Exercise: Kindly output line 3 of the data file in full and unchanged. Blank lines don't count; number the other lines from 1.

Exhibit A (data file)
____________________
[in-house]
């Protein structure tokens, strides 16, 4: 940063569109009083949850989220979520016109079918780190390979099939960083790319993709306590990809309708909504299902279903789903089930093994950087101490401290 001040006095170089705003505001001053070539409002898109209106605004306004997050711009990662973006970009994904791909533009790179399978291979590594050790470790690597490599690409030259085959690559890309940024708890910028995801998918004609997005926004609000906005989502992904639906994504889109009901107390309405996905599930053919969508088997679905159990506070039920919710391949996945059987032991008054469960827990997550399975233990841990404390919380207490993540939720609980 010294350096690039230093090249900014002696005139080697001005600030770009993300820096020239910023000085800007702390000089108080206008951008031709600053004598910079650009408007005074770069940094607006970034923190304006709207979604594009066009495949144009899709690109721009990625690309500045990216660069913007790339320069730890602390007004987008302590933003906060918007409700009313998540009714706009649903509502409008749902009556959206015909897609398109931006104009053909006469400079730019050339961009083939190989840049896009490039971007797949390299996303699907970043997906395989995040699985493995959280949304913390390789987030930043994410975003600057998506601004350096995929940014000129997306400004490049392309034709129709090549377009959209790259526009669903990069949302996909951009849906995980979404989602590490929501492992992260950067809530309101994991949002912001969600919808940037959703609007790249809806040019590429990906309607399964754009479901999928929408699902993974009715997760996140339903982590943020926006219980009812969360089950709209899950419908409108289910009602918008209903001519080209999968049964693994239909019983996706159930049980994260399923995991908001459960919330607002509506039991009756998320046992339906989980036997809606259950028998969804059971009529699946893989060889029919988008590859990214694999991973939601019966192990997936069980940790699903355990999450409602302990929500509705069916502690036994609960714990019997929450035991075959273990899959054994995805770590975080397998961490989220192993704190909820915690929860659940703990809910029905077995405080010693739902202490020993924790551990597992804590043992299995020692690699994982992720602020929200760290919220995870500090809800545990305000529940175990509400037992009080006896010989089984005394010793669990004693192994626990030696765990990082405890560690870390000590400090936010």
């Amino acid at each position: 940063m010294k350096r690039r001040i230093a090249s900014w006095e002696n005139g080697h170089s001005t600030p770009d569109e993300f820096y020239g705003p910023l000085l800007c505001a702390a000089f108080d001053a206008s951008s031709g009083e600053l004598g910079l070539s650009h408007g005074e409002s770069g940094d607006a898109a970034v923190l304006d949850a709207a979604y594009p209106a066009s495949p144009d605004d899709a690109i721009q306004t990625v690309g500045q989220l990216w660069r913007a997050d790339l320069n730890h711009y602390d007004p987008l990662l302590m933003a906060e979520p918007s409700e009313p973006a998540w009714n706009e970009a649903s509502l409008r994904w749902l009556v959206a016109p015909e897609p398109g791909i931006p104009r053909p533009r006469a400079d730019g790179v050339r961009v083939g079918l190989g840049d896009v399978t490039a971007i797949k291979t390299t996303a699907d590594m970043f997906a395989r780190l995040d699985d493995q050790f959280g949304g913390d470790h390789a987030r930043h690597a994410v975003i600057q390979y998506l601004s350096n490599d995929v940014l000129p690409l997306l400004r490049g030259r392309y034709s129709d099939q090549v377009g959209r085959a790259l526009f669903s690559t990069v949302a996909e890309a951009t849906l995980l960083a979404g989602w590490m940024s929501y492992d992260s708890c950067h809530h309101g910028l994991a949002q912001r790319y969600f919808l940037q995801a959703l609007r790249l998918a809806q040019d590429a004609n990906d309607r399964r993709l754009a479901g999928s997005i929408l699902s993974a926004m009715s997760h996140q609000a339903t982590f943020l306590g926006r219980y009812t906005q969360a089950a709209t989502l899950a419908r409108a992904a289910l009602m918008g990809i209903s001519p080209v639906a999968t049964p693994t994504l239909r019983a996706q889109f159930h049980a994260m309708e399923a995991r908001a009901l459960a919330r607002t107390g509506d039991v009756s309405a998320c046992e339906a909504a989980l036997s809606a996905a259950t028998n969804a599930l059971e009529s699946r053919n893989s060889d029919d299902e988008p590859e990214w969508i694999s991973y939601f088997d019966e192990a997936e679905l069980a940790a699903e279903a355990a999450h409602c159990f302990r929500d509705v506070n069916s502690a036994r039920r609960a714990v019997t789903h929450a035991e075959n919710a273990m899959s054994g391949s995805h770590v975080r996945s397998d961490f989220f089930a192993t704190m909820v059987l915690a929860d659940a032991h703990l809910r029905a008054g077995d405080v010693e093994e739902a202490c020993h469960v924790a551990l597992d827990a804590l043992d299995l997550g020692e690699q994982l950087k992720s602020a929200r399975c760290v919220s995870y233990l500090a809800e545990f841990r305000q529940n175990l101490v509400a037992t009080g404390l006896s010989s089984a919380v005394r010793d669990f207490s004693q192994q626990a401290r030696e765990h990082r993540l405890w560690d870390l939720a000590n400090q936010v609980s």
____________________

């Amino acid at each position: 940063m010294k350096r690039r001040i230093a090249s900014w006095e002696n005139g080697h170089s001005t600030p770009d569109e993300f820096y020239g705003p910023l000085l800007c505001a702390a000089f108080d001053a206008s951008s031709g009083e600053l004598g910079l070539s650009h408007g005074e409002s770069g940094d607006a898109a970034v923190l304006d949850a709207a979604y594009p209106a066009s495949p144009d605004d899709a690109i721009q306004t990625v690309g500045q989220l990216w660069r913007a997050d790339l320069n730890h711009y602390d007004p987008l990662l302590m933003a906060e979520p918007s409700e009313p973006a998540w009714n706009e970009a649903s509502l409008r994904w749902l009556v959206a016109p015909e897609p398109g791909i931006p104009r053909p533009r006469a400079d730019g790179v050339r961009v083939g079918l190989g840049d896009v399978t490039a971007i797949k291979t390299t996303a699907d590594m970043f997906a395989r780190l995040d699985d493995q050790f959280g949304g913390d470790h390789a987030r930043h690597a994410v975003i600057q390979y998506l601004s350096n490599d995929v940014l000129p690409l997306l400004r490049g030259r392309y034709s129709d099939q090549v377009g959209r085959a790259l526009f669903s690559t990069v949302a996909e890309a951009t849906l995980l960083a979404g989602w590490m940024s929501y492992d992260s708890c950067h809530h309101g910028l994991a949002q912001r790319y969600f919808l940037q995801a959703l609007r790249l998918a809806q040019d590429a004609n990906d309607r399964r993709l754009a479901g999928s997005i929408l699902s993974a926004m009715s997760h996140q609000a339903t982590f943020l306590g926006r219980y009812t906005q969360a089950a709209t989502l899950a419908r409108a992904a289910l009602m918008g990809i209903s001519p080209v639906a999968t049964p693994t994504l239909r019983a996706q889109f159930h049980a994260m309708e399923a995991r908001a009901l459960a919330r607002t107390g509506d039991v009756s309405a998320c046992e339906a909504a989980l036997s809606a996905a259950t028998n969804a599930l059971e009529s699946r053919n893989s060889d029919d299902e988008p590859e990214w969508i694999s991973y939601f088997d019966e192990a997936e679905l069980a940790a699903e279903a355990a999450h409602c159990f302990r929500d509705v506070n069916s502690a036994r039920r609960a714990v019997t789903h929450a035991e075959n919710a273990m899959s054994g391949s995805h770590v975080r996945s397998d961490f989220f089930a192993t704190m909820v059987l915690a929860d659940a032991h703990l809910r029905a008054g077995d405080v010693e093994e739902a202490c020993h469960v924790a551990l597992d827990a804590l043992d299995l997550g020692e690699q994982l950087k992720s602020a929200r399975c760290v919220s995870y233990l500090a809800e545990f841990r305000q529940n175990l101490v509400a037992t009080g404390l006896s010989s089984a919380v005394r010793d669990f207490s004693q192994q626990a401290r030696e765990h990082r993540l405890w560690d870390l939720a000590n400090q936010v609980s």